Faye Williamson


Before a novel treatment is made available to the wider public, clinical trials are undertaken to show that the treatment is safe and efficacious. Development of treatments in small populations is particularly challenging due to the limited number of subjects available for experimentation. Although a particular disease affects relatively few patients, it is estimated that between 27 and 36 million people in the European Union alone suffer from at least one so called rare disease [1]. The standard approach for clinical trials, however, requires a large number of patients to be recruited in a trial.

Bandit models [2] present an appealing alternative to the standard approach taken in clinical trials. These models provide an idealized mathematical decision making framework for deciding how to optimally allocate a resource among a number of competing uses, given that such allocation is to be done sequentially and under randomly evolving conditions. Although their scope is very general it is clear that a clinical trial which aims to identify the best treatment while treating patients as effectively as possible is a natural application area.

Consider a clinical trial that wants to test the effectiveness of several treatments and uses a “rule” to allocate patients to one of the treatments sequentially. Assume that this “rule” will maximize the expected number of patient “successes” (i.e., positive responses to the drug or treatment). Such a procedure would be adaptive and skew patient allocation towards better performing treatments and is perfectly suited to study new treatments in rare diseases.

This idea of a clinical trial was the initial motivation of (multi-arm) bandit models half a century ago. Gittins and Jones [3] obtained an optimal, deterministic rule to perform such a task, which is termed the Gittins index rule. This solution has been successfully applied in many fields such as communications networks or online marketing. Ironically, however, the Gittins index has never actually been used in clinical practice, in part due to following issues [4]:

  • Clinical trials are performed on finite samples, while the Gittins index assumes an infinite horizon;

  • For the vast majority of medical conditions the outcome of interest is observed with some delay after treatment. The Gittins index, however, requires that each patient's outcome is observed before the next patient is assigned;

  • The Gittins index has usually been studied under a binomial or normal distribution, while other distributions such as exponential are common in clinical trials;

Fortunately recent generalizations of the Gittins’ bandit model, so called “restless bandits”, would allow for solutions that would overcome the issues of finite horizon and delayed responses. A restless bandit model addressing the issue of finite horizon was proposed in [4].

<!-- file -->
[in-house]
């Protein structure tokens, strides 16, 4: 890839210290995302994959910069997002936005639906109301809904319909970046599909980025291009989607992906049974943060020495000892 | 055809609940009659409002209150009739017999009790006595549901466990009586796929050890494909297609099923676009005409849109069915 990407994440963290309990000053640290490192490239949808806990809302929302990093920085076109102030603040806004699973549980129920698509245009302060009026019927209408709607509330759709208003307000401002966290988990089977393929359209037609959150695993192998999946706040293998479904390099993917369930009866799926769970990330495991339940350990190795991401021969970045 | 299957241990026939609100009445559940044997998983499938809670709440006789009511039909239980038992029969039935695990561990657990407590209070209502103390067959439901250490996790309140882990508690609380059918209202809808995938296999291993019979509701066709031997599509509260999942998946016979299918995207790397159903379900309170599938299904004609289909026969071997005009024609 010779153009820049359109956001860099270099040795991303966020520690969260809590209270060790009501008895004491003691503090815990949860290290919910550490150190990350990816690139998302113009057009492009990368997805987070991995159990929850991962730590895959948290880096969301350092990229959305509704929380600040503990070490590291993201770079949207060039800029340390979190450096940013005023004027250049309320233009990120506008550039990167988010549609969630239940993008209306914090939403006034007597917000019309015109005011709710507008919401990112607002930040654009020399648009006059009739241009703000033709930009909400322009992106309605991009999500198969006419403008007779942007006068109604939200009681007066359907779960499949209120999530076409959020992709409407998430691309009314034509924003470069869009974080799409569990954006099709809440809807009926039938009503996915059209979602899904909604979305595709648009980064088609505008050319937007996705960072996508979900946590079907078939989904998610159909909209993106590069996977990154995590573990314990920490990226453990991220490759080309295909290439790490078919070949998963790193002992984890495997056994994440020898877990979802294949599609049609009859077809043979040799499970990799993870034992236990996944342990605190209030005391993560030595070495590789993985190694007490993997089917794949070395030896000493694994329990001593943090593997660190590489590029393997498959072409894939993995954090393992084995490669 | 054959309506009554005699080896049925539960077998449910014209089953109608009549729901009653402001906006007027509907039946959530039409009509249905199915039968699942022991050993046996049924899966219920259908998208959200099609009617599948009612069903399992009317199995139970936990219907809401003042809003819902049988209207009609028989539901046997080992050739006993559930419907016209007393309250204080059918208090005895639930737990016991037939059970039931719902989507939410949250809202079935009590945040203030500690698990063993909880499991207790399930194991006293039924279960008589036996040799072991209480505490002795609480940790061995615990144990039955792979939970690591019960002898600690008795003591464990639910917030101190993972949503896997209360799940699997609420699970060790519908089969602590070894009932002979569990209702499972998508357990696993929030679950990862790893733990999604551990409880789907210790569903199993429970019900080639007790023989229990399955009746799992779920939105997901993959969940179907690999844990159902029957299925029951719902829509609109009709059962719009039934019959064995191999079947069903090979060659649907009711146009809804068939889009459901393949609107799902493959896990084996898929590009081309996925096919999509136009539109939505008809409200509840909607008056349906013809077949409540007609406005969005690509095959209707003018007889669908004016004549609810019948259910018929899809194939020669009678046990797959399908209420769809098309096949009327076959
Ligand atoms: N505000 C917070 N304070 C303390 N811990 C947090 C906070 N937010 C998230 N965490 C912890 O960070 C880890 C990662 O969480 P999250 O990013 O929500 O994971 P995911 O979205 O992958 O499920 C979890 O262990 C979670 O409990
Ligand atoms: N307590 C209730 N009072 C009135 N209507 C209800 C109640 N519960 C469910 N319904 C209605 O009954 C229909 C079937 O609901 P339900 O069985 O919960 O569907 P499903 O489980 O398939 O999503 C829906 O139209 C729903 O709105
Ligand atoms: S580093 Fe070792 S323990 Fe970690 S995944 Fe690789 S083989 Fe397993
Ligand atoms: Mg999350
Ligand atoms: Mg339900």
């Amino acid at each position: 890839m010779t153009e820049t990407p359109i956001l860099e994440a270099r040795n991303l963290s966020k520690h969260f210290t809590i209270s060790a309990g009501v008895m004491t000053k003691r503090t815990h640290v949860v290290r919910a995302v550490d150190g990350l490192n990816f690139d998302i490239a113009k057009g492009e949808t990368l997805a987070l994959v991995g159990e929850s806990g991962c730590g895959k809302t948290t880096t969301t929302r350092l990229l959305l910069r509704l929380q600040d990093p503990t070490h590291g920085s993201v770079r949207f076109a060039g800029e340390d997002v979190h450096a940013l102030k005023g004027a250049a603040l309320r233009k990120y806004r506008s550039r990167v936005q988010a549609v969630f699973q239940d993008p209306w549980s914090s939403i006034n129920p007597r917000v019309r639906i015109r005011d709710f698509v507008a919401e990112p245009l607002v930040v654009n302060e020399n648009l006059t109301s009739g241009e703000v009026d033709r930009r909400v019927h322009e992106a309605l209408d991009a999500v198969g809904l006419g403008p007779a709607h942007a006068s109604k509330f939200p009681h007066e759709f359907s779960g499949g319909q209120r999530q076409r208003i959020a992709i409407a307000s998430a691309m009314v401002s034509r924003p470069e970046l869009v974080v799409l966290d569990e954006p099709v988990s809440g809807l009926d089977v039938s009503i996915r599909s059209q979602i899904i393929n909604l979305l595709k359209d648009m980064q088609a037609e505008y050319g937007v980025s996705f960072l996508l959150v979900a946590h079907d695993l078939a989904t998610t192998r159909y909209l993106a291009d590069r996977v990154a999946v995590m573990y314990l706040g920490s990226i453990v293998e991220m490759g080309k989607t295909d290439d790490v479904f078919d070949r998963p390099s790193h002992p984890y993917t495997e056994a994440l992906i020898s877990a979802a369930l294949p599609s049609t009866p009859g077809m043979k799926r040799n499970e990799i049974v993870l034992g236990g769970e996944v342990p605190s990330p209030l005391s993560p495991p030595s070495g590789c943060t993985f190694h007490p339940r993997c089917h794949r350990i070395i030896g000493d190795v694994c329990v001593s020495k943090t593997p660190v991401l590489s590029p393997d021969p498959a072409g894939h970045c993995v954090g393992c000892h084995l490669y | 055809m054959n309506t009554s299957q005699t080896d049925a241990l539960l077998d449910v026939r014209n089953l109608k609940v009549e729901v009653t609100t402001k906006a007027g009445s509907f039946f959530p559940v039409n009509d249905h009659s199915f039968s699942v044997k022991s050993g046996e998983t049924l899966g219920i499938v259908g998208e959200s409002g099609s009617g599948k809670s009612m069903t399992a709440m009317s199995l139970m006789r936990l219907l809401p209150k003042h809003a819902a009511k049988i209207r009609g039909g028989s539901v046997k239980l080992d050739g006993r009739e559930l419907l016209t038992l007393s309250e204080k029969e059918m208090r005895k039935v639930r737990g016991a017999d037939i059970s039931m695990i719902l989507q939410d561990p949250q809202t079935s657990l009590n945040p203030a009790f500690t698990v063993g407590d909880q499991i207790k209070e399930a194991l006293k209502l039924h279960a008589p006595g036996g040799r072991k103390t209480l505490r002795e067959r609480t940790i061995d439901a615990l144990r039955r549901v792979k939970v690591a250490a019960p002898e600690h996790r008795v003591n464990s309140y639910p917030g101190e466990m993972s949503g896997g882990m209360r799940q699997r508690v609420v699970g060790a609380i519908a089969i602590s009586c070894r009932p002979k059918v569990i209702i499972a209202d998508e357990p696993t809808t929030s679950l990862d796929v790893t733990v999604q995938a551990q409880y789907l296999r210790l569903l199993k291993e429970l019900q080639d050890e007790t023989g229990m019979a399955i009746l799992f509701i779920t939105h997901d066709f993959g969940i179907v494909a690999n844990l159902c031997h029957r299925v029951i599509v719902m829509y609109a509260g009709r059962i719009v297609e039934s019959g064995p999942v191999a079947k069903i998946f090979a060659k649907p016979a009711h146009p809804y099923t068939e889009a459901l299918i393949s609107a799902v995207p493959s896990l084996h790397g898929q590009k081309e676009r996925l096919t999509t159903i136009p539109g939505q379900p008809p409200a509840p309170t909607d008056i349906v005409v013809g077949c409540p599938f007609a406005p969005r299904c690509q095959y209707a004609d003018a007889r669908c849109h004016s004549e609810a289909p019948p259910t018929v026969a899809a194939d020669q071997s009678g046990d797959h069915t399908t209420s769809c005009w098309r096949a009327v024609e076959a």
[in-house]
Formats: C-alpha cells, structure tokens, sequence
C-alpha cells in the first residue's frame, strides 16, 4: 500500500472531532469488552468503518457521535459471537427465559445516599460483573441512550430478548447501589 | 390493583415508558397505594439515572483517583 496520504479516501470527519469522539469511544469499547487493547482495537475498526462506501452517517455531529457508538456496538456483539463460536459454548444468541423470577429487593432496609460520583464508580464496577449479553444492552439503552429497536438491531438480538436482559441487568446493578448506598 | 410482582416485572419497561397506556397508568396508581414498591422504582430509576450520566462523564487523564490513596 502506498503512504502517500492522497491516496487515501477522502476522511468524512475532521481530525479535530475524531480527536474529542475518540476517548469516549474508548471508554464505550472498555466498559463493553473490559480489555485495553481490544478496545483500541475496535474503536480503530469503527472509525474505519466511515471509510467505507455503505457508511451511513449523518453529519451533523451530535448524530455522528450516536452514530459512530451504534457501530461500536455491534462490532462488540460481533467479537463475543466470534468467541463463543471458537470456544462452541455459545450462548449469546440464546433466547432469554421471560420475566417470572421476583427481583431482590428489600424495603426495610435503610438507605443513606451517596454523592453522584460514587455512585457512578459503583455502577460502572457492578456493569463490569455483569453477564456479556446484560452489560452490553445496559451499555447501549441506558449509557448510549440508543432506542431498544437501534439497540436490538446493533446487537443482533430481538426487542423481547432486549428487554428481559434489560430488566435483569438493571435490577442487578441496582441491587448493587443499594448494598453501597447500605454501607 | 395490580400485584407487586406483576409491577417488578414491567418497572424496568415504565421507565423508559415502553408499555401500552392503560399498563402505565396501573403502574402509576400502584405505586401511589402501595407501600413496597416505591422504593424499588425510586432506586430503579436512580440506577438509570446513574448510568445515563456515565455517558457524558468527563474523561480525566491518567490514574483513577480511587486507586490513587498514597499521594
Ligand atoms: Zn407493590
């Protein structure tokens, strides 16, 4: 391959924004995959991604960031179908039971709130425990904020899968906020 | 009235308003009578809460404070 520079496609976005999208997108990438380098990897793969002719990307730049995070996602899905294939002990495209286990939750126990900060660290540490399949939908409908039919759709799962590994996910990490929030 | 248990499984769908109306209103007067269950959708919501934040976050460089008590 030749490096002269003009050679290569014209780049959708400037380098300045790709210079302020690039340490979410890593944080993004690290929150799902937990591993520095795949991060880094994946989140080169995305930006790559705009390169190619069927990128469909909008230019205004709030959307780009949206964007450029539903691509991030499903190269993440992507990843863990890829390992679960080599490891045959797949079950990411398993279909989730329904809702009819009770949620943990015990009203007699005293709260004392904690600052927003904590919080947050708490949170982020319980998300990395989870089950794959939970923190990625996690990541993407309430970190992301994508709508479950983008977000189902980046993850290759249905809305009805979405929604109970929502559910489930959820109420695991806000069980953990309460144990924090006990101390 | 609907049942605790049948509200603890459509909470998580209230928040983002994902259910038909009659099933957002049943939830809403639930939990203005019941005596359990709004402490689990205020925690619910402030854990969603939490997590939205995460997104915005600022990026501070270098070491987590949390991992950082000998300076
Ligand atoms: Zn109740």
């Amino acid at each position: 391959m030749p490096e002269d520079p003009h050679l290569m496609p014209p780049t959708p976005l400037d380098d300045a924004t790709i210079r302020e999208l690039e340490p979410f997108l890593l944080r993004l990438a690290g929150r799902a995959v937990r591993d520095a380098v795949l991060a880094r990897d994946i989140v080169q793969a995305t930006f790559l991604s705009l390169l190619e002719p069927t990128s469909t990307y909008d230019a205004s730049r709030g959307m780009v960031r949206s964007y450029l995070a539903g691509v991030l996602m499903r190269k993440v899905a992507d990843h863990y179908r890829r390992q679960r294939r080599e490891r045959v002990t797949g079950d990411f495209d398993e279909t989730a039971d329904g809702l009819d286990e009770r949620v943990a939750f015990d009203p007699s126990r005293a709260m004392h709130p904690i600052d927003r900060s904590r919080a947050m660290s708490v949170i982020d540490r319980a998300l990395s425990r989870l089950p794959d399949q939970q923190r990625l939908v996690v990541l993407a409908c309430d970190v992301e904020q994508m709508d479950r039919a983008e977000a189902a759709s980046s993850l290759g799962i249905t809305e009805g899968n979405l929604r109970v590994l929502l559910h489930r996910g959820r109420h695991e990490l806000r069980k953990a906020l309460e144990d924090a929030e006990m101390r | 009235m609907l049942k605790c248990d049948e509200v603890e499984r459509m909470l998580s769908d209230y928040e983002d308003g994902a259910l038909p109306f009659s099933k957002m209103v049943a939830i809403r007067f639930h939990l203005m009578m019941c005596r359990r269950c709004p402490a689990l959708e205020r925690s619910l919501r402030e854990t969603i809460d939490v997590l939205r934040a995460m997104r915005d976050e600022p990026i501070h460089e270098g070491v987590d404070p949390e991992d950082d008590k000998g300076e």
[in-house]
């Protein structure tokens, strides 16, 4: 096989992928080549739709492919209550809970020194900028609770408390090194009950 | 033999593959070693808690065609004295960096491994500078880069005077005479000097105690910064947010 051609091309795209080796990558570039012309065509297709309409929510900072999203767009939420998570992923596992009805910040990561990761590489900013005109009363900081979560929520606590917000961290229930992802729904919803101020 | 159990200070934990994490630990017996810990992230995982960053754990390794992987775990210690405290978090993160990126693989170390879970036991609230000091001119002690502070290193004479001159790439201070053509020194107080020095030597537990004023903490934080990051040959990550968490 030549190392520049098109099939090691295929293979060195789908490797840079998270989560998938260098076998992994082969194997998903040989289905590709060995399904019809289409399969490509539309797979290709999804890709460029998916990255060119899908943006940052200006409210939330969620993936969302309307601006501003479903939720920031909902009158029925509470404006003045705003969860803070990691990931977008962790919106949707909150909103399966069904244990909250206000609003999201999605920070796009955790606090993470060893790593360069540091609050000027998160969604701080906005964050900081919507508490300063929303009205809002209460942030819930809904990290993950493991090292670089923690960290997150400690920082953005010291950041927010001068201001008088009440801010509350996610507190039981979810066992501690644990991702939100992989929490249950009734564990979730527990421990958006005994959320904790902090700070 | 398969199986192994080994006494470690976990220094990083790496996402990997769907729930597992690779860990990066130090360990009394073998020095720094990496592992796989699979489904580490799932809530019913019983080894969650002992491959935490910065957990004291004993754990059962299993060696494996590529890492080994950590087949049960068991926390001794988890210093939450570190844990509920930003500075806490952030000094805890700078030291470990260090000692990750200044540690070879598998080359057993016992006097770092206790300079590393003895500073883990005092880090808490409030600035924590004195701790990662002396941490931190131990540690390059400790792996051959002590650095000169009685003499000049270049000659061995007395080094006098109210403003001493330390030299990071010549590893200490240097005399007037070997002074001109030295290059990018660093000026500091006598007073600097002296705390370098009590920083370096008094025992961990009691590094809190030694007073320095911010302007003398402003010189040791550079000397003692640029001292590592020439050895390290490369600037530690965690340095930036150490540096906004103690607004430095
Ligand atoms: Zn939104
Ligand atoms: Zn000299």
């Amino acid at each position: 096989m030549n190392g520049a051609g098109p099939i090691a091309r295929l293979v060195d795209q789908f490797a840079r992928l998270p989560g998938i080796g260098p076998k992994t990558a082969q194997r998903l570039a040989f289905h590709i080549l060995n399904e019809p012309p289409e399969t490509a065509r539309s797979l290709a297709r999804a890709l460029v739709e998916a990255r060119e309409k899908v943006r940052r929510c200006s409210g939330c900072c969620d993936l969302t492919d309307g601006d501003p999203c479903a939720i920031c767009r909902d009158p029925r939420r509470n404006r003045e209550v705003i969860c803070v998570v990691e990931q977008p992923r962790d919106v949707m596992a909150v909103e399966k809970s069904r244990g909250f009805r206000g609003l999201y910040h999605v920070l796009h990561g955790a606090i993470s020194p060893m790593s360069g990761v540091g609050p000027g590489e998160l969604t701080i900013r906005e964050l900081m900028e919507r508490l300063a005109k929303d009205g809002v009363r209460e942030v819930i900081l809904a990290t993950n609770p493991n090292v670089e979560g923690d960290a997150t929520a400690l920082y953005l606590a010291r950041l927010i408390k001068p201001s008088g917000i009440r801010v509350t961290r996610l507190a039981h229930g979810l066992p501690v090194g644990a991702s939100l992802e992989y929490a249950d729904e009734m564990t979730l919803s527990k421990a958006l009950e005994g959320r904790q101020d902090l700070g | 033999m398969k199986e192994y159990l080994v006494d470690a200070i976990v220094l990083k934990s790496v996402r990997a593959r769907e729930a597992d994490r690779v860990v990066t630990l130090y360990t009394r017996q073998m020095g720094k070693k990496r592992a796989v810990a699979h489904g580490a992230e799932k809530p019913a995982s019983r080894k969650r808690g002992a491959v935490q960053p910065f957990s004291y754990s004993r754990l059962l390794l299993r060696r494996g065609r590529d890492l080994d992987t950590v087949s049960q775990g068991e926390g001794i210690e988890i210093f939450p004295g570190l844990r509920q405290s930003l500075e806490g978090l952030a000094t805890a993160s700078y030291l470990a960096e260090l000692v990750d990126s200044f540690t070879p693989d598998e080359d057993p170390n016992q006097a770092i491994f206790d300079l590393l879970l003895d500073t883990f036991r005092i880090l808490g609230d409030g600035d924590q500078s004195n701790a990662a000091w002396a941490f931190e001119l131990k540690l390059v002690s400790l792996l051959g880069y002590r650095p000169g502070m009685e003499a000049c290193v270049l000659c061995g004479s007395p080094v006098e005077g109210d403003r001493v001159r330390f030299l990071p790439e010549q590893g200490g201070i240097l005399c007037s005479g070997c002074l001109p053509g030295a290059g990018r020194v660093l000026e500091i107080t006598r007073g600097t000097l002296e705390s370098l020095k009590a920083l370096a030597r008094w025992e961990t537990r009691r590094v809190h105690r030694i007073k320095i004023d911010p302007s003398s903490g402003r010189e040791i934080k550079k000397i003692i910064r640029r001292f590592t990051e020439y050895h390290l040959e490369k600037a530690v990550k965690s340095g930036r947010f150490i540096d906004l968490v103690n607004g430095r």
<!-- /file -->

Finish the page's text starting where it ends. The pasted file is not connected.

Research proposal

In this project we investigate sequential optimization problems in which several treatments (arms) with unknown efficiency compete for allocation to patients with a certain disease. The objective is to identify which treatment is best in order to both learn about treatment efficiency (to improve treatment of future patients) and effectively treat the patient in hand.

The main idea of this project is thus to utilize restless bandits to move away from the assumption of no response delay and contribute to developing a box of models, tools and solutions that are applicable in clinical trials. Specific aims of the project could be:

  1. Modelling of the problem with delayed patients responses as an optimal sequential decision making problem in the stochastic dynamic programming (restless bandit framework)

  2. Design of index policies and their comparison to existing approaches in terms of statistical and optimality performance

  3. Design and study of efficient algorithms for optimal solutions, creation of a software package for and collaboration with statisticians and clinicians to apply designed solutions in real clinical trials


[1] European Union Committee of Experts on Rare Diseases (2013) 2013 Report on the state of the art of rare disease activity in Europe. http://www.eucerd.eu/upload/file/Reports/2013ReportStateofArtRDActivitie...

[2] Gittins, J., Glazebrook, K., and Weber, R. (2011). Multi-armed bandit allocation indices. Wiley.

[3] Gittins, J. C. and Jones, D. M. (1974). A dynamic allocation index for the sequential design of experiments. In Gani, J., Sarkadi, K., and Vincze, I., editors, Progress in Statistics (European Meeting of Statisticians, Budapest, 1972), pages 241-266. North-Holland, Amsterdam, The Netherlands.

[4] Villar, S. S., Bowden, J., Wason, J. (accepted): Multi-armed Bandit Models for the Optimal Design of Clinical Trials: Benefits and Challenges. Statistical Science.


Faye Williamson
The MPS Research Unit
Department of Mathematics and Statistics
Fylde College; Lancaster University Lancaster, Lancashire LA1 4YF

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Research Interests

  • Bandit models